Monday, December 15, 2014

Time out: Italeri M4A1 Sherman 'Calliope' 1:72 kit - part 2

Top hull assembly...

With the tough parts on the M4A1's lower hull and undercarriage nicely settled, I began work on the top hull. 
The M4A1 is a refined tank compared to the early production models. It has curvier lines compared to the crude M4 that was produced in 1942 by five different contractors and about 6,784 of these tanks had rolled out from the assembly line to serve in North Africa during World War II.
The Italeri kit, I must say, is made of quality plastic. It's solid and not as flimsy as I had expected.
I began with the turret assembly and worked on the 75mm gun. 
These came in two parts and the tip of the gun was a real tough piece to work with.
It didn't fit well and to set it correctly, I rolled the gun barrel on its side to get an even surface.
That was the best  I could do to resolve the issue..

Actual photo of the M4A1's hull

Later M4 Sherman tanks has a gun mount on its forward hull
With the Italeri 1:72 kit, there is an option to assemble the turret with it's commander's hatch opened. The kit is supplied with a miniature figure and I found that a tad too hard to paint, so, it's hatch closed!
After completing the turret, I began the top hull assembly by cementing its tools like the tank's shovel and bars.
The 30-caliber gun turret on the bow of the hull was easy to mount. Since this is a small kit, the details are pretty impressive. 

Fitting the upper hull 

The hull, revealing the tank's engine compartment

Hull and turret assembly before applying weathering 
Applying weathering to the starboard side of the upper hull
Dealing with small parts..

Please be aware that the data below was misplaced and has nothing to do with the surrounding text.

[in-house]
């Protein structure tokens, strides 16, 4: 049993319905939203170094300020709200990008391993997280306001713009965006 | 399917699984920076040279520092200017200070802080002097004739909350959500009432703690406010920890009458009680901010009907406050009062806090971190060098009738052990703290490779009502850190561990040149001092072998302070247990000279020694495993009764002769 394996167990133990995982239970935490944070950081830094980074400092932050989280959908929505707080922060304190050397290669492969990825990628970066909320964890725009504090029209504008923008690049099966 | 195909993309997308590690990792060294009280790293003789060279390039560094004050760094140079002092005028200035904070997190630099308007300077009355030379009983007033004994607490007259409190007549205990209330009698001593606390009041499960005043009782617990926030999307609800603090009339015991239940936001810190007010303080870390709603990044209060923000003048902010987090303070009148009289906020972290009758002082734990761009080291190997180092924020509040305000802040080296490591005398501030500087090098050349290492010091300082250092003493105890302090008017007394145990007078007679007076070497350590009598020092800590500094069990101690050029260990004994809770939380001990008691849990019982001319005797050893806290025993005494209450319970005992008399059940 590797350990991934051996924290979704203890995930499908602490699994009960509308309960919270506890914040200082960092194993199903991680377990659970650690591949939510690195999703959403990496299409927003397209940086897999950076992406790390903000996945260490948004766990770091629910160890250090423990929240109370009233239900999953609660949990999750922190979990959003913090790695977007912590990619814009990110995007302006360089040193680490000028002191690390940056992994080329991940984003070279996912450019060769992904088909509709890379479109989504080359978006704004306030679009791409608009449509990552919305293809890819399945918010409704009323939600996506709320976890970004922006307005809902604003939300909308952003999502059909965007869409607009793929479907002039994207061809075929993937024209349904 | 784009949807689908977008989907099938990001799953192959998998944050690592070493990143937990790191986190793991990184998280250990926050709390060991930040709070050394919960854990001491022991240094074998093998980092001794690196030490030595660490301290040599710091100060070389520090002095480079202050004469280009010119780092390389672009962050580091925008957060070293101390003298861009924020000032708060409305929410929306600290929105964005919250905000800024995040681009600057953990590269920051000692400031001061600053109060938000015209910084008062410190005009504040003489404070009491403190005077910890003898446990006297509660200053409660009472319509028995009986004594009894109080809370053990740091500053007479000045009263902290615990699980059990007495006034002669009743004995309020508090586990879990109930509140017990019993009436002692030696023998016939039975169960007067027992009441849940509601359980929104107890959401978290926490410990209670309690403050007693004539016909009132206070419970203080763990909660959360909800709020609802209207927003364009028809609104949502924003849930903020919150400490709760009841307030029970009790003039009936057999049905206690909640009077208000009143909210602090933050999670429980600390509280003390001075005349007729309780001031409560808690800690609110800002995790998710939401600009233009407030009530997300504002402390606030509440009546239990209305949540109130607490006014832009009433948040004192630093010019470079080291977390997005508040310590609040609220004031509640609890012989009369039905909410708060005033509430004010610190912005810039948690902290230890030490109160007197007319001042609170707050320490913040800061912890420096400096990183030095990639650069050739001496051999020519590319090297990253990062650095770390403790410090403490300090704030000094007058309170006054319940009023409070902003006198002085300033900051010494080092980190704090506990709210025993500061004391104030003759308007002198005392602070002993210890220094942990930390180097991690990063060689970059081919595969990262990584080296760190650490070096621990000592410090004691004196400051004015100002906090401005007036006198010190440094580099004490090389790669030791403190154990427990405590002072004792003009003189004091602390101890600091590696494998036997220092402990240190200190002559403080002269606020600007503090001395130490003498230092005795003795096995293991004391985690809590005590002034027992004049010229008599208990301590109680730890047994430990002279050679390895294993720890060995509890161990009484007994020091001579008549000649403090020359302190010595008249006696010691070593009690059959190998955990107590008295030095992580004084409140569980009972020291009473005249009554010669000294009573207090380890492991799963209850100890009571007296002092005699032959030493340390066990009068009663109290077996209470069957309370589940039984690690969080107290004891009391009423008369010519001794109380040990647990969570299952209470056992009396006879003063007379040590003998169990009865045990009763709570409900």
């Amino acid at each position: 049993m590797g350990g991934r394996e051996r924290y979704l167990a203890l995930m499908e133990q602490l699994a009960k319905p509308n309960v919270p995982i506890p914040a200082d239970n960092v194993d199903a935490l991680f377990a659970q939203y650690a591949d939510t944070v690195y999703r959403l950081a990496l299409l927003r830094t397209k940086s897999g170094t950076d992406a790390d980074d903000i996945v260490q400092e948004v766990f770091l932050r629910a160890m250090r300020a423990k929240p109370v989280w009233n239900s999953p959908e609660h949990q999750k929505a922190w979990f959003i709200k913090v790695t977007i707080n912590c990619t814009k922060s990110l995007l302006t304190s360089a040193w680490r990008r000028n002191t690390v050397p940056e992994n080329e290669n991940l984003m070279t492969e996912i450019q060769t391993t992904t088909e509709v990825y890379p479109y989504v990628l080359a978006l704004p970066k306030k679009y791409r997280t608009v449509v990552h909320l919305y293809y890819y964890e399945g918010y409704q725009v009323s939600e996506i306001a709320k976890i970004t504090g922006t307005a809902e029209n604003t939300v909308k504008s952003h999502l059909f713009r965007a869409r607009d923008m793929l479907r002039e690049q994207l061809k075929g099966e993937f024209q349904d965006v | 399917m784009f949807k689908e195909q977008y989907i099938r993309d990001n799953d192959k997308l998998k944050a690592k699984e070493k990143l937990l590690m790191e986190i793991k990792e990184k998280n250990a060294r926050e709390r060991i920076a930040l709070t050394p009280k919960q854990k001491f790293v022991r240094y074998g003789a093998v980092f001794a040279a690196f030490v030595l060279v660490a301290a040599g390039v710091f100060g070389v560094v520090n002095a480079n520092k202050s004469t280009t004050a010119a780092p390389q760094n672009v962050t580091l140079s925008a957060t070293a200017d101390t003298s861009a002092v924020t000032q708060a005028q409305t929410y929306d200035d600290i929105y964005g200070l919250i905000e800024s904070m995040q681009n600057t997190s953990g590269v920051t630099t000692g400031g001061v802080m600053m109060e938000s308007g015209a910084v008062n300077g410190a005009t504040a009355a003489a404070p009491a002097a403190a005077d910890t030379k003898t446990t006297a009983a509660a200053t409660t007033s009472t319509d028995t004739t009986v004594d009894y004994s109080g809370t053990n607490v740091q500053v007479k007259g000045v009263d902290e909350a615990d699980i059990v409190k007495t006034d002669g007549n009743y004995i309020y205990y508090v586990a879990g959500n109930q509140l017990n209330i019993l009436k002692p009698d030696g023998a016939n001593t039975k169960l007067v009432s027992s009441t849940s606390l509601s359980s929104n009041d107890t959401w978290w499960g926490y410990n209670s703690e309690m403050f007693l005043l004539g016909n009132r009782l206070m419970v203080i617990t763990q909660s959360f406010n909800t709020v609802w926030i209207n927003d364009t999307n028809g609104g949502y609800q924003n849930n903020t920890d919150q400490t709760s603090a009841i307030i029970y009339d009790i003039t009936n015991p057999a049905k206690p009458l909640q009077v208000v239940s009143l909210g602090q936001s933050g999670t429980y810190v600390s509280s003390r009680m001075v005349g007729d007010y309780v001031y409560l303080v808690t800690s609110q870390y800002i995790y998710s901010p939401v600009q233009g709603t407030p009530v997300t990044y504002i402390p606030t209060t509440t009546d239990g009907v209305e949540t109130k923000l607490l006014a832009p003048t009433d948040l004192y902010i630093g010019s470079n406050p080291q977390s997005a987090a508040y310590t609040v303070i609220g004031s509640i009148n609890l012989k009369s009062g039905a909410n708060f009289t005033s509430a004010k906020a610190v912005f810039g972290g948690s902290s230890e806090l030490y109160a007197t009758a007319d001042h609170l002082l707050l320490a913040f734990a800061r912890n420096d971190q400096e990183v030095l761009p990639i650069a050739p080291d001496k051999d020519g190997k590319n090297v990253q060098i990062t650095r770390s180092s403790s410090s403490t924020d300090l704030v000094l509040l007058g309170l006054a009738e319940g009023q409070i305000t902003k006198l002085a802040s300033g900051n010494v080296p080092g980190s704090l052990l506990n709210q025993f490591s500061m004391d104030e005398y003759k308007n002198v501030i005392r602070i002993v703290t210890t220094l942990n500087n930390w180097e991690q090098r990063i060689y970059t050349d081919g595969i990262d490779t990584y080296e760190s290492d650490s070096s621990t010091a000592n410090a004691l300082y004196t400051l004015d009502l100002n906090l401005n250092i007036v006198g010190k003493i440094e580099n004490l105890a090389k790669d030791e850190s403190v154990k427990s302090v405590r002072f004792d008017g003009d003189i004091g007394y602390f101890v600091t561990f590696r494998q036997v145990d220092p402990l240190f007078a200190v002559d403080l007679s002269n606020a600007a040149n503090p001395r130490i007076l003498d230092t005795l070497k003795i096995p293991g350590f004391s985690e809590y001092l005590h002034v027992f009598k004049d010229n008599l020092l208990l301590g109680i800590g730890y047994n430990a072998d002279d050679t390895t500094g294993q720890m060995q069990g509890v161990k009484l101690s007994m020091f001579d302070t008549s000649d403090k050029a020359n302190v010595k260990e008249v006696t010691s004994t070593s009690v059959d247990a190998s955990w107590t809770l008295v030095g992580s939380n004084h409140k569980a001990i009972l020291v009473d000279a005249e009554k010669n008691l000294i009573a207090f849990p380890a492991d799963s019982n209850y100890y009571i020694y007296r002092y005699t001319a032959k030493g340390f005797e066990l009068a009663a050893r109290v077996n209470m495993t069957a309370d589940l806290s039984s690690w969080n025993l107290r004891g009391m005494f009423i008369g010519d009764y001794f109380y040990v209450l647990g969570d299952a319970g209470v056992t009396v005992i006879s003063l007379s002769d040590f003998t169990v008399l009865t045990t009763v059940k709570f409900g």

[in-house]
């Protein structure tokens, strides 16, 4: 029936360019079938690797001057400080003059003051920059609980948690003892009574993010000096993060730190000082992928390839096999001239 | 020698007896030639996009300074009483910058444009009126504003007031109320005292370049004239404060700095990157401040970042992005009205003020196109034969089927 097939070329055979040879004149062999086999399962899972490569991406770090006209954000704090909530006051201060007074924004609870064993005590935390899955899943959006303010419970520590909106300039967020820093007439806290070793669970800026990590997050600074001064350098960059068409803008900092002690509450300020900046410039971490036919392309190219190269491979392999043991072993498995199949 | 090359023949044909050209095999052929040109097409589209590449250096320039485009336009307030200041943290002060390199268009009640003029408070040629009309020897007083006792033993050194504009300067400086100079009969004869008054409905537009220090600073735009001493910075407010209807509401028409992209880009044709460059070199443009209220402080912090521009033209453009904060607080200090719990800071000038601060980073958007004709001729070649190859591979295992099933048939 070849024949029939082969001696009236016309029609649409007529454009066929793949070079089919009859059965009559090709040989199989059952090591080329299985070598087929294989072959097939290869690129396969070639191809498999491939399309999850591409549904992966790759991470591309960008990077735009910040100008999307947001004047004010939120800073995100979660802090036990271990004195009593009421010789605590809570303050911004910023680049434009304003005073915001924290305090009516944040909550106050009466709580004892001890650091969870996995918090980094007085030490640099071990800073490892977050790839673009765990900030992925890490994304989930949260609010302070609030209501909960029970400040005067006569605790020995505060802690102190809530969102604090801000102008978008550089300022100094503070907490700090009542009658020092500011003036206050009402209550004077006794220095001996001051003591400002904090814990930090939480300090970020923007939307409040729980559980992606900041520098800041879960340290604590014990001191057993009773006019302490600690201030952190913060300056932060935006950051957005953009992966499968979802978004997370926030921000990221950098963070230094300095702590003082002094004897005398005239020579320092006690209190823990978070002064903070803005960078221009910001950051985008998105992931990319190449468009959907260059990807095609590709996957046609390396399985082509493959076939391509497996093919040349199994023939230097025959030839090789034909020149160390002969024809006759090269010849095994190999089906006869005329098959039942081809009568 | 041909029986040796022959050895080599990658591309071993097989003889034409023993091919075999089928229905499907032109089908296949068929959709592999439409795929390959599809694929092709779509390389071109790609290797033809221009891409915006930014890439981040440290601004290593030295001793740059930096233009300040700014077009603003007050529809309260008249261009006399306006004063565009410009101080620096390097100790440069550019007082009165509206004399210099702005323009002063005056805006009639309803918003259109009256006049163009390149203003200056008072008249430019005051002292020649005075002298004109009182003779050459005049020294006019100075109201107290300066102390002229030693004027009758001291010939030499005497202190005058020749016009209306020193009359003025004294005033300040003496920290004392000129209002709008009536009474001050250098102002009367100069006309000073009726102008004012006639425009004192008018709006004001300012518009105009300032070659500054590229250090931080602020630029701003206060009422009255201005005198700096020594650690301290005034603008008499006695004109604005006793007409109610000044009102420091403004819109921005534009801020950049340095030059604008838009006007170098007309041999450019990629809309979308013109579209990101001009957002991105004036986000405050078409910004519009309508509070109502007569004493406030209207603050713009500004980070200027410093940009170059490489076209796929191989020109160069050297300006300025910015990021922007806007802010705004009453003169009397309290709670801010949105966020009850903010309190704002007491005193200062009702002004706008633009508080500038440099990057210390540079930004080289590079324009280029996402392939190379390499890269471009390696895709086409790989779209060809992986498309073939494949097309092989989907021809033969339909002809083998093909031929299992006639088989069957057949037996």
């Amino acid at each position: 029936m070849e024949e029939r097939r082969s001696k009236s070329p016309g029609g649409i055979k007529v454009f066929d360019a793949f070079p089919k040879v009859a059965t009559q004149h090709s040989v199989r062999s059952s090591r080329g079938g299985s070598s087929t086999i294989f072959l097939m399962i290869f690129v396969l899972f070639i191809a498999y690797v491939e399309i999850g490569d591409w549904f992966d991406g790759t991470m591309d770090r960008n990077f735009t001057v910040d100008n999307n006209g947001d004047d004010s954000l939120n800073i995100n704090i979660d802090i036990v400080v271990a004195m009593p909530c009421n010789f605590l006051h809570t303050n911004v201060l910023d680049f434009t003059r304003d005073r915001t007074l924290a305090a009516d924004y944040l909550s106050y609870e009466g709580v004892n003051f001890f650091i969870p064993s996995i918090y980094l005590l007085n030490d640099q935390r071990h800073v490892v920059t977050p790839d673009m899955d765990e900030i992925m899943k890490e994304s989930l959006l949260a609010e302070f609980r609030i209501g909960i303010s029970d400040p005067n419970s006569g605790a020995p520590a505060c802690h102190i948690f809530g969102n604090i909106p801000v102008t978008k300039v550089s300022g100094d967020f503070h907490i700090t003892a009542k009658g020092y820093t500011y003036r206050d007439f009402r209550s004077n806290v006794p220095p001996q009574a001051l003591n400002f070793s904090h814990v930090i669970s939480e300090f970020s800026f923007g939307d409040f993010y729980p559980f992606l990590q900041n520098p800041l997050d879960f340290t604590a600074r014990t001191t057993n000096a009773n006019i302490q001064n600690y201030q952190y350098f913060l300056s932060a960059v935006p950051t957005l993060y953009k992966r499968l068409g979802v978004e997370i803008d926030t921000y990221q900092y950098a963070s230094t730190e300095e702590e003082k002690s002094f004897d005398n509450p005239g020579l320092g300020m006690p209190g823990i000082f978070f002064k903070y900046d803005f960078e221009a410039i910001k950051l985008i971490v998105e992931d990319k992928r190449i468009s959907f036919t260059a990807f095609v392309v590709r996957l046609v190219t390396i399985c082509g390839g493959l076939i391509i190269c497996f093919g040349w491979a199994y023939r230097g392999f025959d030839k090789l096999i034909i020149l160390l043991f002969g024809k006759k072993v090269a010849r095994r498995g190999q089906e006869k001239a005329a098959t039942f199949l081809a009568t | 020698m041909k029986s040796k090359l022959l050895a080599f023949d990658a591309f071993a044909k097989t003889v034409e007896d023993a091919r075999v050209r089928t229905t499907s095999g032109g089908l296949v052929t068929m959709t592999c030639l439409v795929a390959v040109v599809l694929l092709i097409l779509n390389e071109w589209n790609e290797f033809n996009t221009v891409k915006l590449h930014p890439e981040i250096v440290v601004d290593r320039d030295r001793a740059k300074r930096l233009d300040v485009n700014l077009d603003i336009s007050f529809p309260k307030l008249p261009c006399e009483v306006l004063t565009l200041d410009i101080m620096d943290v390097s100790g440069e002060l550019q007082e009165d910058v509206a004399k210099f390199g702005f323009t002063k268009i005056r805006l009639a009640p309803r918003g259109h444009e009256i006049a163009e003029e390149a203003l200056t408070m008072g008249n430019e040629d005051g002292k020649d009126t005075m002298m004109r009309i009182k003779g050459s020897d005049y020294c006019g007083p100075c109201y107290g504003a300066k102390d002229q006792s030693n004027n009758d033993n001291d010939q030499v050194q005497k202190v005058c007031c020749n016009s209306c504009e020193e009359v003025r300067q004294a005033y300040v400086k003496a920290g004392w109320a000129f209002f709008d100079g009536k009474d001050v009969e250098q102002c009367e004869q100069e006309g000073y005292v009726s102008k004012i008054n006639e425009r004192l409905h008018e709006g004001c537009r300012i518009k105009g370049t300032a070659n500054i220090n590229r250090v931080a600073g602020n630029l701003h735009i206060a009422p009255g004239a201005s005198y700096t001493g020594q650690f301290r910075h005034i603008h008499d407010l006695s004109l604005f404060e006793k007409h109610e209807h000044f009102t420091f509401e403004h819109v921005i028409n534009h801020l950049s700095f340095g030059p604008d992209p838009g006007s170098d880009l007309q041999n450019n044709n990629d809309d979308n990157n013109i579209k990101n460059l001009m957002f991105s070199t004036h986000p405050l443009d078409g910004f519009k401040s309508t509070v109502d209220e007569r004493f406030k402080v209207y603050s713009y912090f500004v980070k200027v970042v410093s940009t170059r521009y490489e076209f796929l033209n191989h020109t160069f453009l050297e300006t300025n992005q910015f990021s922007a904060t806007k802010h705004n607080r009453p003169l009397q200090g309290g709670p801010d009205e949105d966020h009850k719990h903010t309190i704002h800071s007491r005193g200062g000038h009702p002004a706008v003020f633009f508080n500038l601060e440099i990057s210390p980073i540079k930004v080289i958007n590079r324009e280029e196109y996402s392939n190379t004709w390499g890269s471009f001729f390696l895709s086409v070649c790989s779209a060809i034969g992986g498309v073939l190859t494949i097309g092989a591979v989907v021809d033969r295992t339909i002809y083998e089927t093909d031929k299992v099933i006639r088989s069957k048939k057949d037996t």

I have to be extremely careful with cutting the small parts, some as little as 3mm in length.
The plastic cutter I used was too big for this small kit, so, I used my cutting blade and sliced off the parts one-by-one.
To make sure that these are not all over the place, I bought some trays from Daiso and called them my Work In Progress (WIP) trays.
It works wonder as I am able to pick up the parts with a pair of modeling tweezers.
The small parts have to be gently lifted from the tray. If you apply too much pressure the parts will slip off and worse case, it will fly off the jaws of the tweezer. You simply launch the little part into oblivion.

Tweezers comes in handy when it comes to fitting extremely small parts
Putting it together and adding the final touches...

I spent the whole day assembling the Italeri 1:72 M4 Sherman kit in my reading room.
With the upper hull completed, the following step, was to glue together the tank.
And finally, when it takes shape, what's left to do, was to apply the decals on the tank.
This is pretty straight forward. There's little details on the tank with the exception of three stars on the forward, starboard and port side of the hull. 

The nearly complete M4A1 Sherman medium tank
A decal on the port side of the tank
The completed tank with weathering on its undercarriage
Perspective in size: 1:72 M4A1 and the 1:48 M4
Final touches includes a 50-calibre M2 Browning (Ma Deuce) machine gun on the commander's hatch. 
This was painted in gun metal finish and weathered with the Tamiya weathering master kit. Even for a small gun measuring no more than 1cm, the details were amazing. There's a magazine box that comes with it, but I felt that it was unnecessary to assemble it.
Rather than painting the exterior tool, I applied weathering on them to give it that worn out look.
As for the "Calliope" rocket launcher, I didn't assemble it because the M4A1 was good enough to display on its own.
After completing this kit, I was rather suprised with the finish and what I have been missing out after all these years.
One thing is for sure: there are more interesting 1:72 Shermans out there and I am pretty excited at the prospect of modeling them!

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